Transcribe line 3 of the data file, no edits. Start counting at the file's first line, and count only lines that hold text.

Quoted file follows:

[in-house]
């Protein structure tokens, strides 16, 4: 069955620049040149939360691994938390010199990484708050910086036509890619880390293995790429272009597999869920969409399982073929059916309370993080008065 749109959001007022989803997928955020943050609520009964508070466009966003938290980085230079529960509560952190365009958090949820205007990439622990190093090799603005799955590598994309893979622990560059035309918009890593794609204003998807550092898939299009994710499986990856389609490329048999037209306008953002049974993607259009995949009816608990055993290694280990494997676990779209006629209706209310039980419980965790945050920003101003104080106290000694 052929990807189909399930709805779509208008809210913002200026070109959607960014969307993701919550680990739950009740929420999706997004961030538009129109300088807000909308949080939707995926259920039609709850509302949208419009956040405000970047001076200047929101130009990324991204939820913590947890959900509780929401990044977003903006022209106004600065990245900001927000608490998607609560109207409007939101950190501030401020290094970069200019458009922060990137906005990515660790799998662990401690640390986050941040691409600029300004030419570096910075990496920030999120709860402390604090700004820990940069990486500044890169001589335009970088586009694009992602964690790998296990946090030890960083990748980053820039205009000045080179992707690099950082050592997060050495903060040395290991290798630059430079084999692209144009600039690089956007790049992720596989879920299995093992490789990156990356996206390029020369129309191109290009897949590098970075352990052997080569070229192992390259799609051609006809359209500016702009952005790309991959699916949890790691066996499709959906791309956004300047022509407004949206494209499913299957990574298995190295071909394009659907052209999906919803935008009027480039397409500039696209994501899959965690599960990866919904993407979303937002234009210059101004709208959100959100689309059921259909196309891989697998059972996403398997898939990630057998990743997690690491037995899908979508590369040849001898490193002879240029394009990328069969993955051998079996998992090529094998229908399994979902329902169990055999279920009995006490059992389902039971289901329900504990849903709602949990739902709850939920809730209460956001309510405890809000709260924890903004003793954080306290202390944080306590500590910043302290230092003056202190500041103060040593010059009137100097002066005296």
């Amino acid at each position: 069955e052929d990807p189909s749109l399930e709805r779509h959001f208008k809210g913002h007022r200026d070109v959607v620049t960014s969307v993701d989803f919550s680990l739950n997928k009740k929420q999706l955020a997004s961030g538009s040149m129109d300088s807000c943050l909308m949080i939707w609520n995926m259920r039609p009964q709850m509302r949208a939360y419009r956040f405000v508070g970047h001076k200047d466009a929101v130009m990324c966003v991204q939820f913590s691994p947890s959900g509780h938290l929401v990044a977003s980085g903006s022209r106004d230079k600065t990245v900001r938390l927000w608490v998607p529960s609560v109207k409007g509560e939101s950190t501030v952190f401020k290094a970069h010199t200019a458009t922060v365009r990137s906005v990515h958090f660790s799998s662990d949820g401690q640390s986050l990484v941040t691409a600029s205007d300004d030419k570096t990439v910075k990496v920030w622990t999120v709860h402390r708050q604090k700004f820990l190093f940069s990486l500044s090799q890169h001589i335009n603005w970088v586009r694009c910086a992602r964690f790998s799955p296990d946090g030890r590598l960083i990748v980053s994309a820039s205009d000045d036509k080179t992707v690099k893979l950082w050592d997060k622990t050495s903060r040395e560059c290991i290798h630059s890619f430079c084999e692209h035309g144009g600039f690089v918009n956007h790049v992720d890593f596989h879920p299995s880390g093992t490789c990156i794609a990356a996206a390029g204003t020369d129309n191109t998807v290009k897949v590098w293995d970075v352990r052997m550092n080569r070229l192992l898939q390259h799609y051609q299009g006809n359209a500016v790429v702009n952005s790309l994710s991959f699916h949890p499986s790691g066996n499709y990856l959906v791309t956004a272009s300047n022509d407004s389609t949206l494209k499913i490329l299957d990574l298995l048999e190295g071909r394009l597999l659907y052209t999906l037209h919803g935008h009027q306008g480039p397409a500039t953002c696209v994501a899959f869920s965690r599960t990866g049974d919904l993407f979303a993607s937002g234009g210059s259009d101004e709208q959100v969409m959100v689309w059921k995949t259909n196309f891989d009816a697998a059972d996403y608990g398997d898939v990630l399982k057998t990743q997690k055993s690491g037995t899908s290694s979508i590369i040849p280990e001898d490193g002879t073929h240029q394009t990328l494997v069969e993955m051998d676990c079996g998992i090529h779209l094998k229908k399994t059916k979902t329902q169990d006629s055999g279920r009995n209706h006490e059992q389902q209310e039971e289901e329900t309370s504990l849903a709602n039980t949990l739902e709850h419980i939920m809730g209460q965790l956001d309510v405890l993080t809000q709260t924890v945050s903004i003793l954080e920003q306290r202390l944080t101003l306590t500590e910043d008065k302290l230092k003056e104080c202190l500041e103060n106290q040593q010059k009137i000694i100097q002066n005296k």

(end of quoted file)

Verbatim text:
């Amino acid at each position: 069955e052929d990807p189909s749109l399930e709805r779509h959001f208008k809210g913002h007022r200026d070109v959607v620049t960014s969307v993701d989803f919550s680990l739950n997928k009740k929420q999706l955020a997004s961030g538009s040149m129109d300088s807000c943050l909308m949080i939707w609520n995926m259920r039609p009964q709850m509302r949208a939360y419009r956040f405000v508070g970047h001076k200047d466009a929101v130009m990324c966003v991204q939820f913590s691994p947890s959900g509780h938290l929401v990044a977003s980085g903006s022209r106004d230079k600065t990245v900001r938390l927000w608490v998607p529960s609560v109207k409007g509560e939101s950190t501030v952190f401020k290094a970069h010199t200019a458009t922060v365009r990137s906005v990515h958090f660790s799998s662990d949820g401690q640390s986050l990484v941040t691409a600029s205007d300004d030419k570096t990439v910075k990496v920030w622990t999120v709860h402390r708050q604090k700004f820990l190093f940069s990486l500044s090799q890169h001589i335009n603005w970088v586009r694009c910086a992602r964690f790998s799955p296990d946090g030890r590598l960083i990748v980053s994309a820039s205009d000045d036509k080179t992707v690099k893979l950082w050592d997060k622990t050495s903060r040395e560059c290991i290798h630059s890619f430079c084999e692209h035309g144009g600039f690089v918009n956007h790049v992720d890593f596989h879920p299995s880390g093992t490789c990156i794609a990356a996206a390029g204003t020369d129309n191109t998807v290009k897949v590098w293995d970075v352990r052997m550092n080569r070229l192992l898939q390259h799609y051609q299009g006809n359209a500016v790429v702009n952005s790309l994710s991959f699916h949890p499986s790691g066996n499709y990856l959906v791309t956004a272009s300047n022509d407004s389609t949206l494209k499913i490329l299957d990574l298995l048999e190295g071909r394009l597999l659907y052209t999906l037209h919803g935008h009027q306008g480039p397409a500039t953002c696209v994501a899959f869920s965690r599960t990866g049974d919904l993407f979303a993607s937002g234009g210059s259009d101004e709208q959100v969409m959100v689309w059921k995949t259909n196309f891989d009816a697998a059972d996403y608990g398997d898939v990630l399982k057998t990743q997690k055993s690491g037995t899908s290694s979508i590369i040849p280990e001898d490193g002879t073929h240029q394009t990328l494997v069969e993955m051998d676990c079996g998992i090529h779209l094998k229908k399994t059916k979902t329902q169990d006629s055999g279920r009995n209706h006490e059992q389902q209310e039971e289901e329900t309370s504990l849903a709602n039980t949990l739902e709850h419980i939920m809730g209460q965790l956001d309510v405890l993080t809000q709260t924890v945050s903004i003793l954080e920003q306290r202390l944080t101003l306590t500590e910043d008065k302290l230092k003056e104080c202190l500041e103060n106290q040593q010059k009137i000694i100097q002066n005296k």